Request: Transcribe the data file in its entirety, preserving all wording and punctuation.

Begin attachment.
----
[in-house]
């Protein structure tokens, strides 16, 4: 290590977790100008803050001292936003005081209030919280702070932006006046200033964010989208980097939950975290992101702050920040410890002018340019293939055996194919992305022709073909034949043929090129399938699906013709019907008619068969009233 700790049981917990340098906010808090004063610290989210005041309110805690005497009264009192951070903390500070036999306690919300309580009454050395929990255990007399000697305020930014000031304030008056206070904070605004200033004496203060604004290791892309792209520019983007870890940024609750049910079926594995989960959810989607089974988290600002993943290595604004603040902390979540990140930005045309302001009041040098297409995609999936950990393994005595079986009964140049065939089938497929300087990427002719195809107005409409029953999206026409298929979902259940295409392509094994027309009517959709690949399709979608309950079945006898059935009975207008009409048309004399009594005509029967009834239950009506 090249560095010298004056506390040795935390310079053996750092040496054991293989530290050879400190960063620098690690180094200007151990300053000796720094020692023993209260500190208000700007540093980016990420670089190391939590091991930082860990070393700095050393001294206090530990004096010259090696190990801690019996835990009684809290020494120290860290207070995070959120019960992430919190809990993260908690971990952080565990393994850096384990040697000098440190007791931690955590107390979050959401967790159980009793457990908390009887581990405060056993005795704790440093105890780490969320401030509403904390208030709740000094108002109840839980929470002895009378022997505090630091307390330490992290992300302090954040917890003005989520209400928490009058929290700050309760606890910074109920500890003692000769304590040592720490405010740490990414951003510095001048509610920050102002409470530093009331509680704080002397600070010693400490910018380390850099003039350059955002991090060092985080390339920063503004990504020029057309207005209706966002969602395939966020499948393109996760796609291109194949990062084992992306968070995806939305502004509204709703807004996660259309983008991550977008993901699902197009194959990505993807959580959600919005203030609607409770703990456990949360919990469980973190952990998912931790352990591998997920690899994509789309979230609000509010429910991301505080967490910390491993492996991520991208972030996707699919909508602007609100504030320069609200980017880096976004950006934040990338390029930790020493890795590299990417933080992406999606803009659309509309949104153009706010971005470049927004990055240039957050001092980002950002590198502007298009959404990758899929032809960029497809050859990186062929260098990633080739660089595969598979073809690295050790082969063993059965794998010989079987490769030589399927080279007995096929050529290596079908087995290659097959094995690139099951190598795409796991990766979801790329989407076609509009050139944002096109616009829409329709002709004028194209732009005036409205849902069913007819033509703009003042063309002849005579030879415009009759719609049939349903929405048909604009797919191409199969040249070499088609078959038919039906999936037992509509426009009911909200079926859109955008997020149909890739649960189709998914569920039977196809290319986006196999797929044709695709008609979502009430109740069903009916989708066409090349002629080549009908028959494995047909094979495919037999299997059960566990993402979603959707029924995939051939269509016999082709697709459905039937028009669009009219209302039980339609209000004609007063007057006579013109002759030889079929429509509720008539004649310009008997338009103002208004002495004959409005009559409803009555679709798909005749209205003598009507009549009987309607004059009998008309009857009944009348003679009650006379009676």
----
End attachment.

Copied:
[in-house]
């Protein structure tokens, strides 16, 4: 290590977790100008803050001292936003005081209030919280702070932006006046200033964010989208980097939950975290992101702050920040410890002018340019293939055996194919992305022709073909034949043929090129399938699906013709019907008619068969009233 700790049981917990340098906010808090004063610290989210005041309110805690005497009264009192951070903390500070036999306690919300309580009454050395929990255990007399000697305020930014000031304030008056206070904070605004200033004496203060604004290791892309792209520019983007870890940024609750049910079926594995989960959810989607089974988290600002993943290595604004603040902390979540990140930005045309302001009041040098297409995609999936950990393994005595079986009964140049065939089938497929300087990427002719195809107005409409029953999206026409298929979902259940295409392509094994027309009517959709690949399709979608309950079945006898059935009975207008009409048309004399009594005509029967009834239950009506 090249560095010298004056506390040795935390310079053996750092040496054991293989530290050879400190960063620098690690180094200007151990300053000796720094020692023993209260500190208000700007540093980016990420670089190391939590091991930082860990070393700095050393001294206090530990004096010259090696190990801690019996835990009684809290020494120290860290207070995070959120019960992430919190809990993260908690971990952080565990393994850096384990040697000098440190007791931690955590107390979050959401967790159980009793457990908390009887581990405060056993005795704790440093105890780490969320401030509403904390208030709740000094108002109840839980929470002895009378022997505090630091307390330490992290992300302090954040917890003005989520209400928490009058929290700050309760606890910074109920500890003692000769304590040592720490405010740490990414951003510095001048509610920050102002409470530093009331509680704080002397600070010693400490910018380390850099003039350059955002991090060092985080390339920063503004990504020029057309207005209706966002969602395939966020499948393109996760796609291109194949990062084992992306968070995806939305502004509204709703807004996660259309983008991550977008993901699902197009194959990505993807959580959600919005203030609607409770703990456990949360919990469980973190952990998912931790352990591998997920690899994509789309979230609000509010429910991301505080967490910390491993492996991520991208972030996707699919909508602007609100504030320069609200980017880096976004950006934040990338390029930790020493890795590299990417933080992406999606803009659309509309949104153009706010971005470049927004990055240039957050001092980002950002590198502007298009959404990758899929032809960029497809050859990186062929260098990633080739660089595969598979073809690295050790082969063993059965794998010989079987490769030589399927080279007995096929050529290596079908087995290659097959094995690139099951190598795409796991990766979801790329989407076609509009050139944002096109616009829409329709002709004028194209732009005036409205849902069913007819033509703009003042063309002849005579030879415009009759719609049939349903929405048909604009797919191409199969040249070499088609078959038919039906999936037992509509426009009911909200079926859109955008997020149909890739649960189709998914569920039977196809290319986006196999797929044709695709008609979502009430109740069903009916989708066409090349002629080549009908028959494995047909094979495919037999299997059960566990993402979603959707029924995939051939269509016999082709697709459905039937028009669009009219209302039980339609209000004609007063007057006579013109002759030889079929429509509720008539004649310009008997338009103002208004002495004959409005009559409803009555679709798909005749209205003598009507009549009987309607004059009998008309009857009944009348003679009650006379009676």